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Tibet Festival Calendar
Lhosar (Tibetan New Year)
Tibetan New Year is the most important festival in Tibet. It is an occasion when Tibetan families reunite and expect a better coming year. Known as Losar, the festival starts from 1st to 3rd of the 1st Tibetan month. Specially made offerings are offered to family shrine deities; doors are painted with religious symbols; other painstaking jobs are done to prepare for the event. On the New Year's Eve, Tibetans eat barley crumb food (Guthuk in Tibetan) with their families and have fun since the barley crumbs are stuffed with different stuffing to fool someone in the family. After the dinner it is the Festival of Banishing Evil Sprits! Torches are lit and people are running and yelling to get rid of evil spirits from their houses. The New Year is coming! Before the dawn on the New Year's Day, housewives fetch their first buckets of water in the new year home and prepare breakfast. After dressing up, people open their doors upon prayers and go to monasteries. People visit their neighborhoods and exchange their Tashi Delek blessings in the first two days. Feast is the theme during the session. On the third day, old prayer flags will be replaced with new ones. Other folk activities may be held in some areas to celebrate the events.

Monlam Festival

Monlam, the Great Prayer Festival, falls on 4th -11th day of the 1st Tibetan month. The event was established in 1049 by Tsong Khapa, the founder of the Dalai Lama and the Panchen Lama's order. As the grandest religious festival in Tibet, religious dances are performed and thousands of monks gather for chanting before the Jokhang Temple. Examination for Geshe degree (the highest degree in Buddhist theology), taking form of sutra debates, are held. Pilgrims crowd to listen to sermons and to make religious donations.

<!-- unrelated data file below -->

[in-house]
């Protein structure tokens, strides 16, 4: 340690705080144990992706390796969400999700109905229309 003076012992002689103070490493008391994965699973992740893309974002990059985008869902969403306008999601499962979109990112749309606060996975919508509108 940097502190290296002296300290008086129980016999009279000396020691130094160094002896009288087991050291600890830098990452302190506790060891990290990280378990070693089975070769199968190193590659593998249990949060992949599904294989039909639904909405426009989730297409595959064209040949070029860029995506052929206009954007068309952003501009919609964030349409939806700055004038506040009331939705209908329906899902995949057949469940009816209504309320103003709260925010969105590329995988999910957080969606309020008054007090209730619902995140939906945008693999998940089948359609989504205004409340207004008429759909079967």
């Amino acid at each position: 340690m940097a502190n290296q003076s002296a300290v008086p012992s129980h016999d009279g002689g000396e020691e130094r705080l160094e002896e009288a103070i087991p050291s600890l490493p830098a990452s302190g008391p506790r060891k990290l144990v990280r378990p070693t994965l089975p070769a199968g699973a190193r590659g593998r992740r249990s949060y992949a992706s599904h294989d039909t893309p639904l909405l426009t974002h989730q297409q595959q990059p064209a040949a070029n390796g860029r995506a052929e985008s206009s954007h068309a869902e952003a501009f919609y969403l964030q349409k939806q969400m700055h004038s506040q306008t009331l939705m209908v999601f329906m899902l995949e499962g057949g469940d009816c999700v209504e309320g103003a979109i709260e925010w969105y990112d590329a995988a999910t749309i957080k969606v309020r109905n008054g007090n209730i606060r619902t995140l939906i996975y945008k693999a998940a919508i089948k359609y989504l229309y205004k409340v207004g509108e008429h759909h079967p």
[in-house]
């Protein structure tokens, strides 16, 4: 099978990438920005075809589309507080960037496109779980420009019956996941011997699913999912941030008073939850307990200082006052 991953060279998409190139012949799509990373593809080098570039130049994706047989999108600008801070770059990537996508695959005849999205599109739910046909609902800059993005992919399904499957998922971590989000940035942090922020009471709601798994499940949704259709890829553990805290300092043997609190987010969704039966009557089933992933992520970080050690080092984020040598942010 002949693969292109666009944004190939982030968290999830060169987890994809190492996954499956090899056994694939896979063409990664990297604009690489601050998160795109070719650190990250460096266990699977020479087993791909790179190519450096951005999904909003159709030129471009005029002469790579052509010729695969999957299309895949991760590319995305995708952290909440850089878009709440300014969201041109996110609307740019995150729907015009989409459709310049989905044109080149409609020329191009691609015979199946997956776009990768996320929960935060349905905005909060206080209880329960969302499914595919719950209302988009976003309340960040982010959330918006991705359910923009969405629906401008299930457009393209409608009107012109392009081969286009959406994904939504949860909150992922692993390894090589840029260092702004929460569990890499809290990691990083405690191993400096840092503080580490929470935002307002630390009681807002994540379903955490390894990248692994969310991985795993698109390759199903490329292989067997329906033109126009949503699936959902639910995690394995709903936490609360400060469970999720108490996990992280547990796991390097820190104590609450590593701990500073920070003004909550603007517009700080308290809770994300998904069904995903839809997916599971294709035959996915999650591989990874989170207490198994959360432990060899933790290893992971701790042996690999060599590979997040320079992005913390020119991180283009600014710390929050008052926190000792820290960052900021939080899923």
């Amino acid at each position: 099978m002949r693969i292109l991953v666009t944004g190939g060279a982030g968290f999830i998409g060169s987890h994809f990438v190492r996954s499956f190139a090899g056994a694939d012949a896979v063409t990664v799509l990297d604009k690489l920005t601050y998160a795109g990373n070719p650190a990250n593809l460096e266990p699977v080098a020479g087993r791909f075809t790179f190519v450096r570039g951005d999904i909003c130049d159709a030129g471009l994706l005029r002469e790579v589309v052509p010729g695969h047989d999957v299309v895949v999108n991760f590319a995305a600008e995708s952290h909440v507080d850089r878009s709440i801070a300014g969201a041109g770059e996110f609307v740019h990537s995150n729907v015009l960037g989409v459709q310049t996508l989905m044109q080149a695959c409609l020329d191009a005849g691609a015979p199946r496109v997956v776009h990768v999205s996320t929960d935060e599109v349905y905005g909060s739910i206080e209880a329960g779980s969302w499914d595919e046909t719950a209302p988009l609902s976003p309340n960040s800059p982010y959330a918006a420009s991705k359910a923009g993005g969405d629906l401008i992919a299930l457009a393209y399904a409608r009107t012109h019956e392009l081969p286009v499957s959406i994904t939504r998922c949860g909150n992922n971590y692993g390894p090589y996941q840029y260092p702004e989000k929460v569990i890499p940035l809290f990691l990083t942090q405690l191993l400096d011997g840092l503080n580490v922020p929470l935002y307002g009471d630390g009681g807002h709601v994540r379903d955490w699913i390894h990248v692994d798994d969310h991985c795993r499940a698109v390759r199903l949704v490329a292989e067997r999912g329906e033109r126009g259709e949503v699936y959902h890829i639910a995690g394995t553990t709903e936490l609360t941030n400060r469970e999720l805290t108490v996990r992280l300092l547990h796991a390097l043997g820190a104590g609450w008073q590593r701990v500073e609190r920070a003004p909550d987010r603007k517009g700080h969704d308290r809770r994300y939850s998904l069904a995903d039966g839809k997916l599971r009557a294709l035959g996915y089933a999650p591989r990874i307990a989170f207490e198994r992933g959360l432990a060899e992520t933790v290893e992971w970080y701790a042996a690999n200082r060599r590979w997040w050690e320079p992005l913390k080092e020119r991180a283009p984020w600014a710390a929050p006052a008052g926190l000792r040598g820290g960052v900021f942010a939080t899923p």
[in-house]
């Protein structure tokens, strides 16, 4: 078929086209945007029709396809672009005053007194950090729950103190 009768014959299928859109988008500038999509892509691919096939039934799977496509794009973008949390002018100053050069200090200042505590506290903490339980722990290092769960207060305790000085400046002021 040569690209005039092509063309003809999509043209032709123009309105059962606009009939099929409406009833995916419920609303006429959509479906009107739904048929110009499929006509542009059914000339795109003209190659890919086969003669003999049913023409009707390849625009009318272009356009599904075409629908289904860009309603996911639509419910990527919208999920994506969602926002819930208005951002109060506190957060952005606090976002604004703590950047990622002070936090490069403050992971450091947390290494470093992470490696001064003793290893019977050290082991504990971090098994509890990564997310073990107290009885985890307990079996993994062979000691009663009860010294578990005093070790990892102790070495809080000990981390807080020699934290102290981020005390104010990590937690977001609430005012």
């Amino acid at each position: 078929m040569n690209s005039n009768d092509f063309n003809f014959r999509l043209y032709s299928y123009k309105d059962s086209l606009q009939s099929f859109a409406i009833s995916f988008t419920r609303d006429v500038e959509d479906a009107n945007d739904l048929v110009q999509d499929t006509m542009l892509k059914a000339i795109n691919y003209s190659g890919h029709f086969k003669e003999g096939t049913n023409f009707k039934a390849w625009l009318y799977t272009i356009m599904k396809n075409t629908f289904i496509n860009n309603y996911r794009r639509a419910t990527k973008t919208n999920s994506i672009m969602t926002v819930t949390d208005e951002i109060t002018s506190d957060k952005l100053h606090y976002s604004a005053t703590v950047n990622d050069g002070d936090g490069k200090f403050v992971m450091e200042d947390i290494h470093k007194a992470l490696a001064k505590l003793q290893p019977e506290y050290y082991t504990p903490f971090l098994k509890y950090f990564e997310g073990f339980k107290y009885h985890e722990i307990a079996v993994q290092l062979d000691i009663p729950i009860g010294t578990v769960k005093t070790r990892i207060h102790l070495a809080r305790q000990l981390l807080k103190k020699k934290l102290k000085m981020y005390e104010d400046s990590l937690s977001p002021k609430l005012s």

Chunga Choepa (The Butter Lamp Festival)
The Butter Lamp Festival, Chunga Choepa in Tibetan, falls on 15th day of the 1st Tibetan month. The event was also established by Tsong Khapa to celebrate the victory of Sakyamuni against heretics in a religious debate. Various giant butter and Tsampa sculptures, in forms of auspicious symbols and figures, are displayed on Barkhor. People keep singing and dancing throughout the festive night.

Saka Dawa Festival
On the 15th day of the 4th Tibetan month is Saka Dawa Festival. The day is believed to be the day when Sakyamuni was born, step into Buddhahood and attained nirvana. Tibetans believe that one merit equals myriads of merits accumulated the other days. People keep from killing animals, refrain from eating meats and liberate animals. Sutra chanting, prayer turning, Cham dancing and other religious activities dominate the session. Offering sacrifices to the female deity enshrined in the temple on the islet of the Dragon King Pond, boating in the pond and picnicking add more festive mood.

Yoghurt or Shoton Festival
Shoton Festival (also Yoghurt Festival) begins on the 30th of the 6th Tibetan month. The origin of the festival started from the 17th century. When monks stopped their summer retreat which was intended not to kill newly hatched insects, pilgrims came to serve them with yogurt. Later Tibetan opera performances were added to the event to amuse monks in monasteries. During the festival, giant Thangkas of the Buddha is unveiled in Drepung Monastery and Tibetan opera troupes perform operas at Norbulingka.

Bathing Festival